I was watching today's Idea Channel, and I had an idea.
As you will know if you clicked that video, today's episode was about the ethics of AI -- specifically, Mike explored the claim that it's ethically mandatory to continue to develop AI and replace humans doing jobs.
Now, I think that would be a great thing, because once there are fundamentally no real jobs to be had, civilization will probably give up on the idea that being employed in a way that directly serves other people is a mandatory prerequisite for a life longer than 17 years. I'm not, however, confident that we won't just come up with new ways to make everyone fill up all their time with stuff they don't want to do. Not that I'm pissed about the information revolution or anything, but there was once a time when we believed work was to accomplish goals, not to prove that you're trying hard enough to keep existing, and if something useful happened as a consequence, fine, whatever.
Anyway, that wasn't the thing I was thinking. The thing I was thinking was, Mike brought up the printing press. This image showed up in the corner:
And it inspired a mental image that I wanted to share: a writer, trying to create and distribute a novel, prior to the invention of the printing press. I realize that the modern novel came about well after the invention of the printing press, but it's a fun, though kind of terrifying, idea:
The novelist, sitting alone at her or his desk, writing out an entire book, longhand, as a duplicate from the previous copy. She or he might notice errors, imperfections, bits of dialogue that might be better if put just slightly differently... does she or he change them? Obviously. Who could resist?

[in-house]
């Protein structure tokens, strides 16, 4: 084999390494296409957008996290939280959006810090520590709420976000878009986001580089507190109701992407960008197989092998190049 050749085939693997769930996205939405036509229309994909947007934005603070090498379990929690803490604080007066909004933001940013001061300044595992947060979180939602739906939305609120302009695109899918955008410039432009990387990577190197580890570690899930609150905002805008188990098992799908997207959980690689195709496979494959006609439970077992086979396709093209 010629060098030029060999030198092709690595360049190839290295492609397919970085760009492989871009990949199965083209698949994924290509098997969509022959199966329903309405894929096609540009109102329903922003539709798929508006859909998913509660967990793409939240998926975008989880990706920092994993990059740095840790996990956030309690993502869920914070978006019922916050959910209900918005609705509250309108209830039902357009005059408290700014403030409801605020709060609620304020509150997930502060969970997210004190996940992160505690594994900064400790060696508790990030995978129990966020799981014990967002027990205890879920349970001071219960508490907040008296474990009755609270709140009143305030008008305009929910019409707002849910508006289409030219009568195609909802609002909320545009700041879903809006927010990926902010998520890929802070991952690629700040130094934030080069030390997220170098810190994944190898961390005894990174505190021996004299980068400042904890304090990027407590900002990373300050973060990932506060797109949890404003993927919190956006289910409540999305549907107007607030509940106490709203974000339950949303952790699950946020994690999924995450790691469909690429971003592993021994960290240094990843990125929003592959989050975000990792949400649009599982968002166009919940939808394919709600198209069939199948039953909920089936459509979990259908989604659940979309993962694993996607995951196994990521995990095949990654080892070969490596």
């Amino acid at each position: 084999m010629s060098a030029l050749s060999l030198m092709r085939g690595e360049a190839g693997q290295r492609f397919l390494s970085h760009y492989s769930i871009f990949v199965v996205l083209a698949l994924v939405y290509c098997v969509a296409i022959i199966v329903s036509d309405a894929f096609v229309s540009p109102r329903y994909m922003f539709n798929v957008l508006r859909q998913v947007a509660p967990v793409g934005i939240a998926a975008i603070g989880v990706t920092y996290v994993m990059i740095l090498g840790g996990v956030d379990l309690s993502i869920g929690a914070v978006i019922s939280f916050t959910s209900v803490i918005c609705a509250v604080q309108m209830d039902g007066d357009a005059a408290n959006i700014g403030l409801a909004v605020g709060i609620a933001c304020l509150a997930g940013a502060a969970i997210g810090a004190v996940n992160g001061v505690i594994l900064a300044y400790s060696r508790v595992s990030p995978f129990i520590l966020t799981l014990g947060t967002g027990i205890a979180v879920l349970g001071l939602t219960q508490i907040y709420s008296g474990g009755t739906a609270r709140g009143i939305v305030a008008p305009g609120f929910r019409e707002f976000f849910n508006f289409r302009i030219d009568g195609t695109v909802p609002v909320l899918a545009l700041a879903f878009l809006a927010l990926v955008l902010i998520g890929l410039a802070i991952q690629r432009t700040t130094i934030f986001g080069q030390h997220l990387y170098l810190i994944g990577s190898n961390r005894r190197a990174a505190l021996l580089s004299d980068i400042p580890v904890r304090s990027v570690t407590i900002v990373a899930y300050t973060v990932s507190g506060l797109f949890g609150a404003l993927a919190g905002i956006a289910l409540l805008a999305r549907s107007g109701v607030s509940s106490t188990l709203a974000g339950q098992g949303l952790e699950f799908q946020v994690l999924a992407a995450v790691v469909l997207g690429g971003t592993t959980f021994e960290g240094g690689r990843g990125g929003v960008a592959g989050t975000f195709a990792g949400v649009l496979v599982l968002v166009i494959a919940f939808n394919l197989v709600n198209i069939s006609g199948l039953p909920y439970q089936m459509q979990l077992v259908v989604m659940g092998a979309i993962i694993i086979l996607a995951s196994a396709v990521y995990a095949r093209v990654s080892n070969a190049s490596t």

And which one does she or he sell? The new one, with the latest corrections? Or the old one, so the new one is there to copy from?
It's absurd -- and it also makes it a little more obvious why the only books that got widely reproduced before the printing press were religious texts. You'd probably have to think what you were copying was literally the word of God, to resist the impulse to just fix little things here or there. And I'm sure some people didn't manage to resist. I know what was a unicorn in the King James Version of the Bible is an ox in the New International Version.
So I wonder what kinds of work will exist, once stuff that you'd have to do a thousand or more times now, you'd only have to do somewhere between once and a dozen times with the technology of half a century from now. I wonder what kind of stuff (apart from movies, which, obviously) are going to go from being something only incredibly well-resourced people can do, and only gets done for things that are understood to be very important, to something people can do in their free time between shifts at work.
Or, y'know, all the time, because there will be robots for the work.